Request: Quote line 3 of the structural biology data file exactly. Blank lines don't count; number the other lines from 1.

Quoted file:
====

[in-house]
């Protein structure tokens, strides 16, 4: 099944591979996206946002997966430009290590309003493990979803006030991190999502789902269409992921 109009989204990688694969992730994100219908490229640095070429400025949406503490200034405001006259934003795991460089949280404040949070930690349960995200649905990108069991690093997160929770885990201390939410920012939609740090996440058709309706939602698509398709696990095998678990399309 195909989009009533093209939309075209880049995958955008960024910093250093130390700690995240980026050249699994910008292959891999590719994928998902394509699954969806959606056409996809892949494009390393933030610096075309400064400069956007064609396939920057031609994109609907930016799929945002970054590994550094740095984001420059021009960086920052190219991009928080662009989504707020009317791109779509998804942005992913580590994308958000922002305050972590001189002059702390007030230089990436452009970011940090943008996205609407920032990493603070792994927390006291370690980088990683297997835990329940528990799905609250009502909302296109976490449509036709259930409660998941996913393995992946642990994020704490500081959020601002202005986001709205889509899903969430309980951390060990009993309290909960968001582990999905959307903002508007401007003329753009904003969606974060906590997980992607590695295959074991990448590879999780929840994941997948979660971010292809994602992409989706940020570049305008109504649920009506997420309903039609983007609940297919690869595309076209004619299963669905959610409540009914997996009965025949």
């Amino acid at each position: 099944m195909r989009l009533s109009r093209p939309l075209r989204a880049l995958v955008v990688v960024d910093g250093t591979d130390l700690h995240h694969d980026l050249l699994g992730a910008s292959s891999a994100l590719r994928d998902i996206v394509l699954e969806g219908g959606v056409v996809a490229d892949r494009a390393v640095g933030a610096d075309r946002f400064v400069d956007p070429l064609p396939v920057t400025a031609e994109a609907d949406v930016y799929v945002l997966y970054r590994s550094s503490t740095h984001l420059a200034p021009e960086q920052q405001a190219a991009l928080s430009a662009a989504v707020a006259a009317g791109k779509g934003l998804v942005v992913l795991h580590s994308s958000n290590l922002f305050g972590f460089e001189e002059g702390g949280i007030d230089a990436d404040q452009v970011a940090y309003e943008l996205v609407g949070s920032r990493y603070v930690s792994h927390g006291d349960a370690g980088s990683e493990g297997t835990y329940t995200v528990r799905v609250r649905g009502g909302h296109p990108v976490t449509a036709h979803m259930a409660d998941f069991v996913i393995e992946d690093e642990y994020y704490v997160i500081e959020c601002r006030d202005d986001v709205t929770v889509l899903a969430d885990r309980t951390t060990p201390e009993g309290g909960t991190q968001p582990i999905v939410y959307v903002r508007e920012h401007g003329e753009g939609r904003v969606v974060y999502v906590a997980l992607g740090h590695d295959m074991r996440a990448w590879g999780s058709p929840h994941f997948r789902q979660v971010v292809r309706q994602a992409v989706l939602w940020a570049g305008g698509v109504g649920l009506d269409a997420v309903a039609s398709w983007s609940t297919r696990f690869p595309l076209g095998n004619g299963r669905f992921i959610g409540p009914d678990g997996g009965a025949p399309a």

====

């Amino acid at each position: 099944m195909r989009l009533s109009r093209p939309l075209r989204a880049l995958v955008v990688v960024d910093g250093t591979d130390l700690h995240h694969d980026l050249l699994g992730a910008s292959s891999a994100l590719r994928d998902i996206v394509l699954e969806g219908g959606v056409v996809a490229d892949r494009a390393v640095g933030a610096d075309r946002f400064v400069d956007p070429l064609p396939v920057t400025a031609e994109a609907d949406v930016y799929v945002l997966y970054r590994s550094s503490t740095h984001l420059a200034p021009e960086q920052q405001a190219a991009l928080s430009a662009a989504v707020a006259a009317g791109k779509g934003l998804v942005v992913l795991h580590s994308s958000n290590l922002f305050g972590f460089e001189e002059g702390g949280i007030d230089a990436d404040q452009v970011a940090y309003e943008l996205v609407g949070s920032r990493y603070v930690s792994h927390g006291d349960a370690g980088s990683e493990g297997t835990y329940t995200v528990r799905v609250r649905g009502g909302h296109p990108v976490t449509a036709h979803m259930a409660d998941f069991v996913i393995e992946d690093e642990y994020y704490v997160i500081e959020c601002r006030d202005d986001v709205t929770v889509l899903a969430d885990r309980t951390t060990p201390e009993g309290g909960t991190q968001p582990i999905v939410y959307v903002r508007e920012h401007g003329e753009g939609r904003v969606v974060y999502v906590a997980l992607g740090h590695d295959m074991r996440a990448w590879g999780s058709p929840h994941f997948r789902q979660v971010v292809r309706q994602a992409v989706l939602w940020a570049g305008g698509v109504g649920l009506d269409a997420v309903a039609s398709w983007s609940t297919r696990f690869p595309l076209g095998n004619g299963r669905f992921i959610g409540p009914d678990g997996g009965a025949p399309a």